Public Pension Stress Testing in the States

1/15/2021

By Tatiana Follett, Noah Harrison and Anna Petrini

Faced with financial uncertainties and unpredictable markets, an increasing number of states are mandating stress testing for their public pension systems. Public pension stress testing is the process of evaluating how pension systems would respond to a variety of potential scenarios, allowing states to gauge the effects of hypothetical adverse market conditions on their retirement systems.

calcuator and checkbookFundamentally, stress testing is about risk assessment. It aims to supply information about key risk factors in order to improve the planning and decision-making of pension plan fiduciaries, policymakers and budget officials.

While state-level legislative mandates to stress test public pensions are recent developments, the concept of stress testing is nothing new. The Dodd-Frank Wall Street Reform and Consumer Protection Act, passed in 2010 in response to the Great Recession, requires large financial institutions to conduct annual stress tests and disclose the results to the Federal Reserve.

The results of these stress tests help determine how much capital these institutions must maintain, in hopes of achieving greater financial stability during future downturns. Though recent years have seen several changes to the Fed’s stress testing regime for big banks, the same rationale informs public pension stress testing in the states – stress testing can help policymakers understand risk and guide institutions through economic shocks.

State and local government pension systems collectively hold vast amounts of assets—$8.977 trillion as of Sept. 30, 2018 according to the Federal Reserve—meaning even small variations in projected and actual circumstances can have multi-billion dollar impacts. The most consequential variable is the rate of return of a pension system’s investments, but other factors such as inflation, demographic change, and retirement rates also have significant effects. If a plan’s baseline projection turns out to be incorrect and actual assets fall short of required payouts, states must increase contributions to the plan or cut benefits to make up the difference.

Stress testing models enable states to evaluate the effects of a specified set of circumstances and conduct simulations to ascertain a pension plan’s overall risk in the long term. This allows states to assess both the impacts of a hypothetical scenario and the rough likelihood of that scenario occurring, and then make policy changes if deemed appropriate.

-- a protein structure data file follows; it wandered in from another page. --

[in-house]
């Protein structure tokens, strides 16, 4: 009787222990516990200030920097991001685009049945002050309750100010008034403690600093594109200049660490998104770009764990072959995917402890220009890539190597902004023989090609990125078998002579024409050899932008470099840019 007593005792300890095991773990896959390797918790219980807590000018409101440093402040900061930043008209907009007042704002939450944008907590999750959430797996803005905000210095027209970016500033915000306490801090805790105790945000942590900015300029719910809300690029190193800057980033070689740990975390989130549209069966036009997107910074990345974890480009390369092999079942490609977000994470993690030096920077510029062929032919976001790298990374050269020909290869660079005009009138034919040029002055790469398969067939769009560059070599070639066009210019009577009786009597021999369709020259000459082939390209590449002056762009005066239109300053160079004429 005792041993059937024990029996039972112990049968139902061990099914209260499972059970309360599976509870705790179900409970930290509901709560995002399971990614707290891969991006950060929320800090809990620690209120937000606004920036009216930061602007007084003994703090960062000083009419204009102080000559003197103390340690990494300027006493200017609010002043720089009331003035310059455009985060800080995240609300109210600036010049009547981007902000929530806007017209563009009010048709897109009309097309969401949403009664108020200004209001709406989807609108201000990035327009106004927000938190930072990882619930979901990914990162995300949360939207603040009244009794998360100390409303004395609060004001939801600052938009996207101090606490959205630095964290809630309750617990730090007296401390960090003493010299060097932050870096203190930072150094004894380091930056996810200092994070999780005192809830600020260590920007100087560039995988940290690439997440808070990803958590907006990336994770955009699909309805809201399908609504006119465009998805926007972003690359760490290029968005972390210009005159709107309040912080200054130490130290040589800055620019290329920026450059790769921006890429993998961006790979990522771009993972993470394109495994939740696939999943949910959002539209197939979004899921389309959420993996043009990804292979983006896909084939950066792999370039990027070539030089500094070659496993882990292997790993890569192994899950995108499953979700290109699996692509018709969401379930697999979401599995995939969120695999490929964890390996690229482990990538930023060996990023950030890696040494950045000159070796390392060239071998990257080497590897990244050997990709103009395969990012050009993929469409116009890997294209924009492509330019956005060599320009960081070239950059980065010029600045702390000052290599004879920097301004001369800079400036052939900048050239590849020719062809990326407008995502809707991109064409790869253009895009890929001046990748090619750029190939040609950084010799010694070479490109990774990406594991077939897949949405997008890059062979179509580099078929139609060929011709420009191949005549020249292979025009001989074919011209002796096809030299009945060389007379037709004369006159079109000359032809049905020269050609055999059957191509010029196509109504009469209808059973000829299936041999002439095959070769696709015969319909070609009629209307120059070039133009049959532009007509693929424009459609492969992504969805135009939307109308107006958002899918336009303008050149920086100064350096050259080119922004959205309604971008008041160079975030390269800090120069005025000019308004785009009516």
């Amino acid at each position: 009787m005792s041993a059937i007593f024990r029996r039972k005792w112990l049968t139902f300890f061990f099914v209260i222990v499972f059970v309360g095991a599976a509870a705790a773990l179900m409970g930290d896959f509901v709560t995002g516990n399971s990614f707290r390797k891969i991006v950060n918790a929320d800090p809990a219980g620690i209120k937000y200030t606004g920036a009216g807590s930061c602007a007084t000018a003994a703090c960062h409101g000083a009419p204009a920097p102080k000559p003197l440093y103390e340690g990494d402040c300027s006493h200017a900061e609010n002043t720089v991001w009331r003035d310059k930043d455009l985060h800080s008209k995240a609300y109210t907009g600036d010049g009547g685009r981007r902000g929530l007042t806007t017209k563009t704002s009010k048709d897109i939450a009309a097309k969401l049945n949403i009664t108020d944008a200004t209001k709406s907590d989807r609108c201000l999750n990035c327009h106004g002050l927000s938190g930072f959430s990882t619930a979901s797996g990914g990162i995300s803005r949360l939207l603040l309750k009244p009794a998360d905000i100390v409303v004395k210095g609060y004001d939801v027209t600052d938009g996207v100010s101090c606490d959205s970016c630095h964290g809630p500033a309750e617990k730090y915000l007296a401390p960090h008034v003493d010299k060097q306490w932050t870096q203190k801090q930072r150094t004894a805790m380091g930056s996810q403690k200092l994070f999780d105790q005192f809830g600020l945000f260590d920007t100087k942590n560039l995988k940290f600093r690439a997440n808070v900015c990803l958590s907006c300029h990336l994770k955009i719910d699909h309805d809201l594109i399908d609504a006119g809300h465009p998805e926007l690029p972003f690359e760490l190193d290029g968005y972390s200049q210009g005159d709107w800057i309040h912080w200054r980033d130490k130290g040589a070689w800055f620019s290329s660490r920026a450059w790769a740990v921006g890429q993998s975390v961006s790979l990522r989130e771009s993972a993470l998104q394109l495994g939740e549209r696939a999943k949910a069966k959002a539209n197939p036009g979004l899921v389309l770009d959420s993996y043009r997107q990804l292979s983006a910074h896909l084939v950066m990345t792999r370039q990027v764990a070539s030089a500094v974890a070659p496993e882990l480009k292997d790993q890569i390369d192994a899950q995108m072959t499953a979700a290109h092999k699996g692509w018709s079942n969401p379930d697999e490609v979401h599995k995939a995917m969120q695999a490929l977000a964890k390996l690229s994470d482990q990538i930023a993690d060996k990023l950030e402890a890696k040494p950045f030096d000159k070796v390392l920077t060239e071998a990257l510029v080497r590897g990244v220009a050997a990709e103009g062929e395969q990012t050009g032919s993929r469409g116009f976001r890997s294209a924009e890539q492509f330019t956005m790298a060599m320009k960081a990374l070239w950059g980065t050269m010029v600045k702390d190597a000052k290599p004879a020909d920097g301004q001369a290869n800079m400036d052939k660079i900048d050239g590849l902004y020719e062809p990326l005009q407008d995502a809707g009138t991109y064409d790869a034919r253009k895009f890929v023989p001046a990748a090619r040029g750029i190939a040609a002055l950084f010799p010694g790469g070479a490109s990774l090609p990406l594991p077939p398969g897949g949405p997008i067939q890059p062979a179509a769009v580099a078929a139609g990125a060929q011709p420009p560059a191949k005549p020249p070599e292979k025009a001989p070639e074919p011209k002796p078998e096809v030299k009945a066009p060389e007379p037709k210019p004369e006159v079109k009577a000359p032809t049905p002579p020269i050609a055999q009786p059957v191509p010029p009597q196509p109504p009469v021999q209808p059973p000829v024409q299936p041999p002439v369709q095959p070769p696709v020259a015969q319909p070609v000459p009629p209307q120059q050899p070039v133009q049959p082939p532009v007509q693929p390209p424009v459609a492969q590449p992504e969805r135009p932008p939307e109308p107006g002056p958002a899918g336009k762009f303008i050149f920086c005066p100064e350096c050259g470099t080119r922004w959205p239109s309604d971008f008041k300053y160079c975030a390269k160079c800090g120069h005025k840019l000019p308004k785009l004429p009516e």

Twelve states have enacted stress testing requirements of their public retirement systems: California, Colorado, Connecticut, Hawaii, Indiana, Maryland, Montana, New Jersey, North Carolina, Pennsylvania, Vermont, Virginia and Washington. At least two more states—Arkansas and Minnesota —considered bills in 2019 that would do the same. In 2017, Pennsylvania created a commission to study the financial health of the state’s public retirement systems. The commission’s findings included a recommendation to enact formalized, mandatory stress testing, which the legislature adopted in 2020.

Pension stress testing is gaining momentum outside of statehouses, as well. In 2018, the American Actuaries’ Actuarial Standards Board (ASB) adopted a new actuarial standard, ASOP 51, which expands the risk assessment responsibilities of pension actuaries. Though most actuaries already conducted such assessments, all actuaries, including those reviewing public pensions, now will be required to analyze factors that pose potential risks to a plan’s future financial condition. In the context of public pensions, ASOP 51 requires actuaries to identify risks that might significantly impact a plan’s financial condition in the future. Importantly, the ASOP does not compel actuaries to evaluate the ability or willingness of the plan sponsor to make on-time contributions to the plan.

The ASOP elaborates various types of risk an actuary may wish to assess. Examples include investment risk, interest rate risk, longevity and other demographic risk, and contribution risk. For public plans, investment risk is likely to be the most significant. Though actuaries retain discretion in choosing what risk assessment methods to use, ASOP 51 lays out various methods for actuaries to consider, such as scenario testing, stochastic modeling and stress testing (See Stress Testing Methodology below). The emerging standards also build upon new pension accounting reporting rules approved by the Governmental Accounting Standards Board after the last recession.